Metabolic Acidosis

More than any other Section of this text, you must mentally release all the "facts" you have been told and start this reading with a fresh mind.  You now have all the biochemistry knowledge to understand all that I will be teaching you about the biochemistry of proton (H+) balance in cellular and systemic fluid compartments. Indeed, the source of the H+ load of intense muscle contraction that causes a cellular and systemic acidosis is not complicated. It is also logical that considerably more H+ release accompanies intense exercise than lactate is produced. As lactate consumes 1 H+ as it is produced, this has to be the case. Then there are all the H+ dynamics that accompany hyperventilation and blood acid-base balance through the bicarbonate-ventilation system of blood H+ buffering. When strictly dealing with events within contracting skeletal muscle, you already know that the H+ release from glycolysis in addition to ATP hydrolysis account for most of the H+ load of intense muscle contraction. Of course, the exact amount is difficult to compute given the H+ dependence of certain chemical reactions, and the involvement of mitochondrial uptake of H+ via numerous mitochondrial H+ co-transport proteins. However, these complexities do not detract from the clear involvement of H+ in chemical reactions. For too long, we have blamed lactate because of history and the ease of a one molecule, blame all mentality. While I often state to be aware of the overly complex answer in physiology, the opposite extreme is also true; nothing is really a simple or as clear, or as "proven" as many like to believe. I think this reflects the vanity of humanity. We like to think we know things or have solved problems; to have the answer. We do not like to admit that what we still might be wrong.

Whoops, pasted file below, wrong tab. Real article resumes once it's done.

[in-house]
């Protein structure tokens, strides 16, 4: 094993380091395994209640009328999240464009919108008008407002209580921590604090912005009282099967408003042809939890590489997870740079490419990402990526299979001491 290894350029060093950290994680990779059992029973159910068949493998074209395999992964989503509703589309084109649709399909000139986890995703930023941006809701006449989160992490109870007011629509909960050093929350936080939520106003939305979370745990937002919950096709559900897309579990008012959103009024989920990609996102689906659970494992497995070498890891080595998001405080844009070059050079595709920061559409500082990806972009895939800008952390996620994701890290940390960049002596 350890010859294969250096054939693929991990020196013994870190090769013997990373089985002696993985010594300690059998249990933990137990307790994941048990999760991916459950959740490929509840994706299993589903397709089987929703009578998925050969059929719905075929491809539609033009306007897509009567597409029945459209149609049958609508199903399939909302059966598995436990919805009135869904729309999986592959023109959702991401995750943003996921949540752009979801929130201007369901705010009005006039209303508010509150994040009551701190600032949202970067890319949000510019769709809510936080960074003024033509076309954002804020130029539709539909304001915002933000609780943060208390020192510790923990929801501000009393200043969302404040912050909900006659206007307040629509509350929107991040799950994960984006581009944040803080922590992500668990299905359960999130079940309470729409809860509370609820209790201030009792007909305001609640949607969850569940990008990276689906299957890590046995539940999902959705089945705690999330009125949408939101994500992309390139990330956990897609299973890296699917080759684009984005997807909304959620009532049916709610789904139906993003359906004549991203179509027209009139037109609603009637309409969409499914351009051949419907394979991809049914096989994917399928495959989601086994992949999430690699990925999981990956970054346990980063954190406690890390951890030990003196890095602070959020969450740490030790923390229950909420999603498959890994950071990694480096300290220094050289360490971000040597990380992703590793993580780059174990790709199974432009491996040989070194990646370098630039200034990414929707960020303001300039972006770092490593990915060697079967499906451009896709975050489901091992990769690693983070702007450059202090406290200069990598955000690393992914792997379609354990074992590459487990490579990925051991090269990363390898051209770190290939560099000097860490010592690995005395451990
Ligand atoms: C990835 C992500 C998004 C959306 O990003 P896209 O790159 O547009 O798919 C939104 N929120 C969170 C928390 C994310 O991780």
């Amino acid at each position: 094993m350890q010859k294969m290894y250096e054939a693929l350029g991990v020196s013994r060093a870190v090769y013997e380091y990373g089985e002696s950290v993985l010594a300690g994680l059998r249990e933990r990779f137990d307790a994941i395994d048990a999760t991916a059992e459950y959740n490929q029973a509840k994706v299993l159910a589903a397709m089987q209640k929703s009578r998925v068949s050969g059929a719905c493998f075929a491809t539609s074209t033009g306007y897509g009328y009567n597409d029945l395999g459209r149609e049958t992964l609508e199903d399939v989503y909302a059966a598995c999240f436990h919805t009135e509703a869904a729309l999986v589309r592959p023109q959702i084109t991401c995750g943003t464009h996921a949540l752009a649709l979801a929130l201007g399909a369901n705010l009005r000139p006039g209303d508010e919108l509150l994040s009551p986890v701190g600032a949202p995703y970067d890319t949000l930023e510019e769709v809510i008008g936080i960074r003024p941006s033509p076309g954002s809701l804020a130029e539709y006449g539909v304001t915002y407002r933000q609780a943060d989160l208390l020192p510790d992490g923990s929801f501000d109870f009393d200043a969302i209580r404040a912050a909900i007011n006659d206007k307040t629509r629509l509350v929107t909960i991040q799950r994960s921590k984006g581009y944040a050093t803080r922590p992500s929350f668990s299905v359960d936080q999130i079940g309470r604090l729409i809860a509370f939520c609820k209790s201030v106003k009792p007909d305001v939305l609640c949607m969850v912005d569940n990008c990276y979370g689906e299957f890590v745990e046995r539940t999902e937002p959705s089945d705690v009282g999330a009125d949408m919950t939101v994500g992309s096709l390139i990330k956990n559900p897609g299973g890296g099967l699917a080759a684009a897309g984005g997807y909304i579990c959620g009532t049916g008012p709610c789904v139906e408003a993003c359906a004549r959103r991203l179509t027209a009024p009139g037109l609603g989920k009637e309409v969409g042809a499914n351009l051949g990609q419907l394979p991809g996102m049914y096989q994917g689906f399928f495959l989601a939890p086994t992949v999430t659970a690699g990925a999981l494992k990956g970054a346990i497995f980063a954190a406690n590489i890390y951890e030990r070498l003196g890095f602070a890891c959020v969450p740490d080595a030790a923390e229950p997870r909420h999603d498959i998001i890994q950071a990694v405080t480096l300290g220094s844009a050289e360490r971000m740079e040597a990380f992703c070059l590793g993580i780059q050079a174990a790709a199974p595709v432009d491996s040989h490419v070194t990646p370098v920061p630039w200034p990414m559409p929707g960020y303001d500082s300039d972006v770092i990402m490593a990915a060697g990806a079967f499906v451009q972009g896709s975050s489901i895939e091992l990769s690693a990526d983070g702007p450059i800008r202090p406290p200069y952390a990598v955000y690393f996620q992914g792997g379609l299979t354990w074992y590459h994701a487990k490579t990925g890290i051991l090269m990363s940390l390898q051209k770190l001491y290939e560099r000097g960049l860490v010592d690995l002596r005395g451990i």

Recommended sequence of topics:

What is pH?

Acids and bases

Why there is no such molecule as lactic acid in the body

Biochemistry of exercise-induced metabolic acidosis

The physico-chemical theory of acid-base balance